While I don't know the answer to your first question (though it's possible there is no difference in Japanese), I can tell you that です doesn't belong here. It means "to be" (sort of), while ます isn't even a word on its own, but rather is put at the end of a verb to make it positive present/future tense (kinda like do or will). The negative present/future tense form of ます is ません (kinda like don't or won't). です is also positive present/future tense (kinda like is/are/am or will be) and its negative present/future tense form is ではありません (kinda like isn't/aren't/ain't or won't be).

There is a lot of confusion on here from people who only use Duolingo to learn Japanese, which whether you like it or not (I don't) won't be enough, even with the helpful comments. I suggest looking up other resources for especially Japanese grammar, while still practicing on Duolingo because their exercises are still very good for memorization.

I've been using https://jisho.org/ (there's also an app) for anything kanji related and http://www.guidetojapanese.org/learn/ for most grammar. There's also the apps Katakana Learn Experiment and Hiragana Learn Experiment for learning to not only recognize, but recall and write all the kana (and if you so much as don't know the stroke order, you really should use them if you're ever gonna write Japanese by hand). There's also Human Japanese, but you gotta pay for the full version and its exercises are not nearly as good as Duos, but you do get a lot of cultural context, so if that's your thing, maybe it could be worth it.

I hope I was able to help!


Thanks, I was looking for another resource for Japanese. Have a lingot.


Why not 学校には行きません ?
I don't understand when I should add a は with ません.


は is used as an amplifier (I think). If you said 学校には行きません I think it would be more like "I do NOT go to school!" whereas 学校に行きません is more like "I don't go to school."


Are you sure? From what I know, sentences in Japanese follow the pattern: {something} {particle} {something} {particle}... {verb}. Each particle describes "something" that precedes it. に (location) and は (topic) are both particles. You've got to chose which one you want. Although, if it's は then the sentence would be about school going or not.


I would say your statement makes sense in this case. I understand は as a particle pointing to the topic/subject so 学校には行きません sounds like “the school is not the place that I'll go to” whereas 学校に行きません simply states that “I don't go to school”




Why is it ません, and not ありません? Thanks in advanced


Desu is a contraction of "dewaarimasu". You'd use waarimasen for a desu word (and we don't use desu here) and masen for a masu word (which we're using.)


I think if you use に、you mean you don't go to school at all, but if you use へ、you want to say I'm not going to the school today or something... Is it like that?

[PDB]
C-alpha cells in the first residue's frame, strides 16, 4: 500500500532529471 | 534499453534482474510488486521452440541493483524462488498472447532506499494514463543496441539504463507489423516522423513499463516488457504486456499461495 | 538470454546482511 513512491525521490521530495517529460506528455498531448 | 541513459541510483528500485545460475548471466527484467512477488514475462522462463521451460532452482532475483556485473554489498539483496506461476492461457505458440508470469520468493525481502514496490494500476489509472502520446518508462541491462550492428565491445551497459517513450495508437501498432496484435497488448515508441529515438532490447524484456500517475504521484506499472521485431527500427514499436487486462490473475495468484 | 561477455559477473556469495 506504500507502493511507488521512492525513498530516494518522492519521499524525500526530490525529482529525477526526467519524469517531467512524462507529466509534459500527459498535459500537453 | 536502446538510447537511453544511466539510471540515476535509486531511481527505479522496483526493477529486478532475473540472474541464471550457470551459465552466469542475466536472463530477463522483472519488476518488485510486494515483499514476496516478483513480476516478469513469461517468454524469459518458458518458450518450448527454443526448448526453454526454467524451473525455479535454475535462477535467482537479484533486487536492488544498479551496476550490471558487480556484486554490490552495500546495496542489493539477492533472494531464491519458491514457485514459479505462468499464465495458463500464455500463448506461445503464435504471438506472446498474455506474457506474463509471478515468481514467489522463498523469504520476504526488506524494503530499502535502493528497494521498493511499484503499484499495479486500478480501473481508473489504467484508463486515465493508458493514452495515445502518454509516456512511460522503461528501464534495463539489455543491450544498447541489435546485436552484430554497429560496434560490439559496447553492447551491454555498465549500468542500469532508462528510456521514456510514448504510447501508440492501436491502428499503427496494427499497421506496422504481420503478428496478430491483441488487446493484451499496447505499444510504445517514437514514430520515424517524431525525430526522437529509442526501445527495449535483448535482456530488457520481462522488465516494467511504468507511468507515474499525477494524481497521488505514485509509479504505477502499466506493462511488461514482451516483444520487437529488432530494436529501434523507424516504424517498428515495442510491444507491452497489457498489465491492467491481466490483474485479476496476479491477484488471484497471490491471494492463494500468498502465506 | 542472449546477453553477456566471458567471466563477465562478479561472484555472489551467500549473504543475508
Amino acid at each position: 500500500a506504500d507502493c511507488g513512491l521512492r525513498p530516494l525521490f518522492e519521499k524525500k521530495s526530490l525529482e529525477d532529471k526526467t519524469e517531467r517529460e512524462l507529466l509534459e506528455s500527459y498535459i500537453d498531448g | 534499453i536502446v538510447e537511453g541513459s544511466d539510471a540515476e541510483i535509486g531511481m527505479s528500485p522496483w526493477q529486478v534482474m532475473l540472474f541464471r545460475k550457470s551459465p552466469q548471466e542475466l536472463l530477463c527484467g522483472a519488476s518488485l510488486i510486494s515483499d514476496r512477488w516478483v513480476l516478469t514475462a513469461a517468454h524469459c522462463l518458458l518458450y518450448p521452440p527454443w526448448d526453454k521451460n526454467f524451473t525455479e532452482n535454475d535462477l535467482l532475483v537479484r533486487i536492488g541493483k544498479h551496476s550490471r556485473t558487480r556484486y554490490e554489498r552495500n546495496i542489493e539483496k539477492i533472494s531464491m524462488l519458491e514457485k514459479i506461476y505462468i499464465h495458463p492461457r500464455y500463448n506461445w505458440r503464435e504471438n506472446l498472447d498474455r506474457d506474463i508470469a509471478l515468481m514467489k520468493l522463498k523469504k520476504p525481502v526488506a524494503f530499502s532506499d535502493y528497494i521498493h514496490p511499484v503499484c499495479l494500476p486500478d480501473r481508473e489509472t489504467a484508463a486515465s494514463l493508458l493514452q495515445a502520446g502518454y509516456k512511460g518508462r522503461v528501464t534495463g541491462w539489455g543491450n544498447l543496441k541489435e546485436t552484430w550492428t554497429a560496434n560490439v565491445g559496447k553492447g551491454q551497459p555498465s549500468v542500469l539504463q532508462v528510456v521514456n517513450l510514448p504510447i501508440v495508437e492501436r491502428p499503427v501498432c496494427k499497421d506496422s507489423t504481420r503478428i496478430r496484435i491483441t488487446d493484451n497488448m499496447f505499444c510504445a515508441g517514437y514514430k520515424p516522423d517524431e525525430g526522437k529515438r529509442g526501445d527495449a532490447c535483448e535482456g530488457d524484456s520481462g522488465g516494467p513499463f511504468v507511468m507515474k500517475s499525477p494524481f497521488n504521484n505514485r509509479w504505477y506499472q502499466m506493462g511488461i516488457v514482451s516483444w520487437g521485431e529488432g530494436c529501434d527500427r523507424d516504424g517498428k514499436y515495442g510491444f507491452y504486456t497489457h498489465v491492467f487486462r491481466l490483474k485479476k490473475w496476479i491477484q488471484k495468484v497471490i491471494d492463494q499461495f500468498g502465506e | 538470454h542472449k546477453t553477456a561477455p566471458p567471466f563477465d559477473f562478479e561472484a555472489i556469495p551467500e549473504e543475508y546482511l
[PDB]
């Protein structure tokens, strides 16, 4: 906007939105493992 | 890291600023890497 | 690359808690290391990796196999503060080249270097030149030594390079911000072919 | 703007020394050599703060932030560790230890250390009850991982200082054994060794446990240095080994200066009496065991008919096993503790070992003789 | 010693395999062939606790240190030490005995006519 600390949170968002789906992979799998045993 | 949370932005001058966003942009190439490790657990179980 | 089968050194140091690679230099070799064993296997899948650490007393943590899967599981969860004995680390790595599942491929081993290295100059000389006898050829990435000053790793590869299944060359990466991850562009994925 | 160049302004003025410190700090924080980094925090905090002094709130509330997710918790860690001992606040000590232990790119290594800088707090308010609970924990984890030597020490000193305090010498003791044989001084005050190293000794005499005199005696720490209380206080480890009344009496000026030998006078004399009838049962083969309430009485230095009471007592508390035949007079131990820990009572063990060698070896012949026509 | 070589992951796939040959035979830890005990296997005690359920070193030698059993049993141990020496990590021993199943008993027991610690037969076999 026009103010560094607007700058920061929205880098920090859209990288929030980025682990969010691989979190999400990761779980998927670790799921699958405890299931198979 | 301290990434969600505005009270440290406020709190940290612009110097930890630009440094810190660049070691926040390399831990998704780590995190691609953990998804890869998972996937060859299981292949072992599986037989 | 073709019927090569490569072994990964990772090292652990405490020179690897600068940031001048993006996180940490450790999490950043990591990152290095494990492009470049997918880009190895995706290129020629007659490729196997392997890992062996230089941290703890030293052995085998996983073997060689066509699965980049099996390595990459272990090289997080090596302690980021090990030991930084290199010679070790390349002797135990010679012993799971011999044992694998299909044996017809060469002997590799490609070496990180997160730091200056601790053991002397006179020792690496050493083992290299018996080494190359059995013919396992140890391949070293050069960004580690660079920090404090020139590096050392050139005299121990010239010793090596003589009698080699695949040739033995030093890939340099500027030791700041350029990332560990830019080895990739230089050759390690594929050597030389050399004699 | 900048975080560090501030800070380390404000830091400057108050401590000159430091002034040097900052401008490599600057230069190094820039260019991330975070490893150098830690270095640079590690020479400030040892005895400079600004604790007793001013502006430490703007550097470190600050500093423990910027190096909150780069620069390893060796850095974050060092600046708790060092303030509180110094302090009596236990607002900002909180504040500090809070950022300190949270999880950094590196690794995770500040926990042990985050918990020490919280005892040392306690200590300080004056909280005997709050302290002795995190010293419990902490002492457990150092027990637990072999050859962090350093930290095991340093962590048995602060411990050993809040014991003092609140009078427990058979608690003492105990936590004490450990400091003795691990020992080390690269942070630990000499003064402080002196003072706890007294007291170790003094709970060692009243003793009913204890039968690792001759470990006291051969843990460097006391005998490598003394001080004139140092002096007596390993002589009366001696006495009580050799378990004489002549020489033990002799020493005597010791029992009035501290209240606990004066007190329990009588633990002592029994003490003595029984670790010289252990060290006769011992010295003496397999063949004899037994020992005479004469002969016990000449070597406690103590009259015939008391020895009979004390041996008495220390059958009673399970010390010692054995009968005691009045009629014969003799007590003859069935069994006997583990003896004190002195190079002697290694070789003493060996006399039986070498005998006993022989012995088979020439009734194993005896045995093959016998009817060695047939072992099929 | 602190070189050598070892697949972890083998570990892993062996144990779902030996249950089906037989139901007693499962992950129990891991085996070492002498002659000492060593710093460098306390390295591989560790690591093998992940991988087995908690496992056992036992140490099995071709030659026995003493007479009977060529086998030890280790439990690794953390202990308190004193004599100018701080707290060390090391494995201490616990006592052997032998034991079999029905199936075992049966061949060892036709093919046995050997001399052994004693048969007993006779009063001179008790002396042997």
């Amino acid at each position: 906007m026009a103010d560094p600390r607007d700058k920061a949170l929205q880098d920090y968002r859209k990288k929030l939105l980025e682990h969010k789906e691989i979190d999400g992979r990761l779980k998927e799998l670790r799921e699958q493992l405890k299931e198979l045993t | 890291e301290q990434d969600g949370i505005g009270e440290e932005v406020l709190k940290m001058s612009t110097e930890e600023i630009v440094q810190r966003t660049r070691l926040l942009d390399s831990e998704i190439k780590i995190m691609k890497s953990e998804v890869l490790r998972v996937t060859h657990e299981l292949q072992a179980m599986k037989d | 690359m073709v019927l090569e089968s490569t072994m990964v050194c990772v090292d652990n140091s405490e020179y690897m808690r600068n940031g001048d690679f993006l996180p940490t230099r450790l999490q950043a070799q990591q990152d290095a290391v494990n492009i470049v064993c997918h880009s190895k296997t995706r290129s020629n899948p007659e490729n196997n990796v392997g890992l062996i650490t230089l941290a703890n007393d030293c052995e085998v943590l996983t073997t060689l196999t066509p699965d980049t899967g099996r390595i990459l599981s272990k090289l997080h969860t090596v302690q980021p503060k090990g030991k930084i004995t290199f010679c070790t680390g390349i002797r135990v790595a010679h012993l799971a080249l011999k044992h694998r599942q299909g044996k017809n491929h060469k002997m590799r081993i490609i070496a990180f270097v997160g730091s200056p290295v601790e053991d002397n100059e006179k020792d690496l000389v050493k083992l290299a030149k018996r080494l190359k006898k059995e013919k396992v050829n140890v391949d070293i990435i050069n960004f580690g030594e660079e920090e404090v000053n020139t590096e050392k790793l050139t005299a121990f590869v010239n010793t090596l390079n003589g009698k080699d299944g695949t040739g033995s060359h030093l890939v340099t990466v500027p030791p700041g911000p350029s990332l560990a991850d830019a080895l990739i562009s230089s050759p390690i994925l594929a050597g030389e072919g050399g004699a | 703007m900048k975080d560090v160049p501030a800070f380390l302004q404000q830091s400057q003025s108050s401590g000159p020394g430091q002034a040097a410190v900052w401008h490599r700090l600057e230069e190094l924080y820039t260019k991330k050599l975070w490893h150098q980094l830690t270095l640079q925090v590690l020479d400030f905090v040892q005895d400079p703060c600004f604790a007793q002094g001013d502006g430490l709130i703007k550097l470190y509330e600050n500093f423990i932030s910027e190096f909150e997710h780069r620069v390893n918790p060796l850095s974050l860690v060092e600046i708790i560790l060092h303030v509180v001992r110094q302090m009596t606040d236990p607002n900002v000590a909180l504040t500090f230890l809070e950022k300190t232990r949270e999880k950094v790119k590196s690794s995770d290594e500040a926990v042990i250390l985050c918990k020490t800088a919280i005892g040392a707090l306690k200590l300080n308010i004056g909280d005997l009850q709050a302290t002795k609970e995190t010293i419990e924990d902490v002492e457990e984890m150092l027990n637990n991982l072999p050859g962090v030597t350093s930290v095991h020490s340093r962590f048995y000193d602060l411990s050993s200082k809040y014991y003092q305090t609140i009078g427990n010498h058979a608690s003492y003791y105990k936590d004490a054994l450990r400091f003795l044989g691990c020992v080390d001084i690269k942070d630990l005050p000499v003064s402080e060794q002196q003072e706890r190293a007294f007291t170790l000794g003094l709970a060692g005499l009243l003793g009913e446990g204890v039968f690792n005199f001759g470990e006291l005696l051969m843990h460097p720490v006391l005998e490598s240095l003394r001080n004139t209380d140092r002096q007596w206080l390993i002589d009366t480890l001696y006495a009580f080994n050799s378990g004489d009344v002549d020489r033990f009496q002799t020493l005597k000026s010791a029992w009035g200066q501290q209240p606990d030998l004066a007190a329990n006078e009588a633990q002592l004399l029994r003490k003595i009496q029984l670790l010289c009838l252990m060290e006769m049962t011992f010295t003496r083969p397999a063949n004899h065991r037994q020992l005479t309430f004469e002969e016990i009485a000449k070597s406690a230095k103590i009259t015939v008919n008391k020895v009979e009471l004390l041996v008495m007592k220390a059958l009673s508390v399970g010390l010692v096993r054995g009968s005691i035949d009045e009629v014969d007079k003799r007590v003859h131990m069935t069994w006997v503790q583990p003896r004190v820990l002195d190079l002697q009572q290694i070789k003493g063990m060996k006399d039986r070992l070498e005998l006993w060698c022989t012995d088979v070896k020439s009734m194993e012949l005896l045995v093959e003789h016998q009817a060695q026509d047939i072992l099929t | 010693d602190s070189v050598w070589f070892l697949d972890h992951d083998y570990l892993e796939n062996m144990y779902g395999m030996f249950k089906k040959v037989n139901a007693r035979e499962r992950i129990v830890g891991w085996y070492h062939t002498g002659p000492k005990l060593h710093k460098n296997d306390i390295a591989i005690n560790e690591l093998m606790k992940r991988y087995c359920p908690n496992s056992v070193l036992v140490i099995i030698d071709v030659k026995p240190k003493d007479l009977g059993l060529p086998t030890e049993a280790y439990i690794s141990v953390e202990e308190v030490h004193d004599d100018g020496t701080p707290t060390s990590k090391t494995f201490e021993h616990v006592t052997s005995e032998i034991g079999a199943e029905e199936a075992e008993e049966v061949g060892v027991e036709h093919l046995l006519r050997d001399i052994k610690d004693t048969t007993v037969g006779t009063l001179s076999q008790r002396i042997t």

I thought i'd try 行ません because sometimes the readings give 行 as "iki", alas it was marked incorrect


How am i supposed to know how to put a sentence together?


学校に行ません  学校は私に来ます


how to differentiate between "I do not go to school." and "I didn't go to school"


All I know is that there are past forms of the verbs https://jisho.org/word/%E8%A1%8C%E3%81%8F click Show inflections




Would "学校に行きない" work aswell? Or is there a difference between "行きません" and "行きない"


I'm pretty sure it would be 行かない not 行きない. You have to turn the 'ku' in 行く into 'ka' when conjugating to the negative. It's different from the 'masu form'


So essentially looking at these commets, to anyone learning korean too, "he" can be thought of like 로 and "ni" can be thought of as 에, in this situation


The kana for the directional particle is wrong! I actually checked it with my father (he's japanese) and the kana should be instead 之


Why is the particle は wrong, can't it always be used in negative sentences?


As in the range of my understanding, は is a particle after the topic/subject of the sentence. In this case, 学校は行きません would sound like “as for the school, (it) doesn't go” and it doesn't necessarily specify that “I don't go TO school”. 学校に could fix this by defining “school” as a target we are aiming to instead of vaguely referring to the school itself. Wish that helps and welcome any corrections.


Hmmm. I used (he) へ for this and I was correct.


is this a i do not go to school as in I not a student or like i'm not going to school right now?


So ni is used after direction and also when


Some particles like 「を」 cannot be used at negative form (as in 「お茶は飲みません。」) but others can (here, like 「へ」 in 「学校へ 行きません。」. How do we know which one is OK to be negated and which one isn't?


You are a bad boy


I just got it"八時ごろに学校へ行きます" before this question thus i dont rly get why is へ wasnt used (but proposed) here. Is it cause に defines time, while へ defines direction?


I know im in the wrong place but why is the "be" in the sentence "gakkounibeikimas" sound more like e?


I'm not sure where you got "be" from, but if you are referring to the particle へ, it is pronounced as "e" when used as a particle and pronounced as "he" when used as a part of a word, similar to how は is normally "ha" but becomes "wa" when used as a particle.


I recently got some software so that I can type out ひらがな、カタカナ、and Kanji. Been using it instead of the word bank because it actually means I have to construct a sentence as opposed to just memorizing the word bank. But for some reason the answer 学校に行きます。refuses to be accepted when typed out. Can someone look into this please? As far as I can tell I've done it perfectly.


This sentence is "I do NOT go to school." which means you need the negative 行きません and not 行きます.


been stuck on this one lesson for like 20 min. i hate it here